For many years Pakistan has been a part of the Human Rights Deceleration, though the human rights situation is a bit complex right now, because of all the tensions within the country. But there have been some famous personalities from this country who have helped in the formation of this historic document.
Let’s look back at one of Pakistan’s first female representative of the first Constitute Assembly of Pakistan, Pakistan’s former Ambassador of Morocco, mother-in-law of Jordan’s Crown Prince and niece of the great leader Huseyn Shaheed Suhrawardy, Begum Shaista Ikramullah.
Begum Shaista is featured at United Nations exhibition as a woman who had helped shape the Universal Declaration of Human Rights, and had also advocated for women’s rights in Pakistan.
The well-known politician, diplomat and writer had succeeded in getting approved the recommendation for equal rights of women in marriage in Article 16 of the Declaration of Human Rights. It was Shaista’s many great efforts that led to women in Pakistan setting higher goals for themselves.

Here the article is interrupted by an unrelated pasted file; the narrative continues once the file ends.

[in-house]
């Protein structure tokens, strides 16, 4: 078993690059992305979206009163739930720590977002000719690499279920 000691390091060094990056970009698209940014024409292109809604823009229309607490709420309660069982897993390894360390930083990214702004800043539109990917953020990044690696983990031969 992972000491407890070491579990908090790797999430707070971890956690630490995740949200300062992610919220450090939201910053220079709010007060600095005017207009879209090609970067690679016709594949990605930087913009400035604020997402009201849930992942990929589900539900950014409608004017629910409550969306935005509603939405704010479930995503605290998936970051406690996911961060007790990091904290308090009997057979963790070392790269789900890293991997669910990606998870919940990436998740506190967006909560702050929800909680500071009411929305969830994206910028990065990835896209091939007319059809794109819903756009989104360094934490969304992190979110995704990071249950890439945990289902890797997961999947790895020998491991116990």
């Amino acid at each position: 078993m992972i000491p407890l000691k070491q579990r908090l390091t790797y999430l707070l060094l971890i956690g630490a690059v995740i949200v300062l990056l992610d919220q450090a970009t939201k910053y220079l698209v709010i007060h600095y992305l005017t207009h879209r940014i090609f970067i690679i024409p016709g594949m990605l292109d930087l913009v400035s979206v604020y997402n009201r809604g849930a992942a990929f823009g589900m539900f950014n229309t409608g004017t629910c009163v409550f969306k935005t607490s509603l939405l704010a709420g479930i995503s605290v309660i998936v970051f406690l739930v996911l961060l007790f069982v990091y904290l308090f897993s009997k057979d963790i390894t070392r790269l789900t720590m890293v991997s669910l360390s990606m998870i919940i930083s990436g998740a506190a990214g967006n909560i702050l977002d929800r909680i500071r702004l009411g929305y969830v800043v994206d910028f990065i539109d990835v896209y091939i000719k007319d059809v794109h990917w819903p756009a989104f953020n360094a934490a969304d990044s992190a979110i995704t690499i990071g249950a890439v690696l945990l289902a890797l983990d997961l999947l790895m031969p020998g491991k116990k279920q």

She was academically quite bright as well, one of her achievements was when she was awarded a PhD for a thesis called, “Critical Development of the Urdu Novel and Short Story,” and became the first Muslim woman to get a PhD from the University of London.
In Delhi, Begum Shaista met Muhammad Ali Jinnah and after their meeting, she became inspired to join Muslim politics, she migrated to Karachi in 1947.
Begum Shaista worked very hard in developing the relations between East and West Pakistan and to build up the legal status of Muslim women along with their political participation.
She even made great contributions in world of literature, one of her significant ones was her autobiography called, “From Purdha to Parliament” (London, 1963).
Pakistan’s current UN Ambassador, Maleeha Lodhi had recently tweeted the picture of women who contributed to the Human Rights Declaration with the following caption: “It is a source of great pride for Pakistan that Begum Shaista Ikramullah is featured among the women who shaped the Universal Declaration of Human Rights at an exhibition at the UN to mark the 70th anniversary of the adoption of the Declaration.”
She managed to achieve a lot before passing away in 2000.
We should be very inspired by women like Begum Shaista, who after finishing their education, pursuing a good career and then using her success for the betterment of womankind.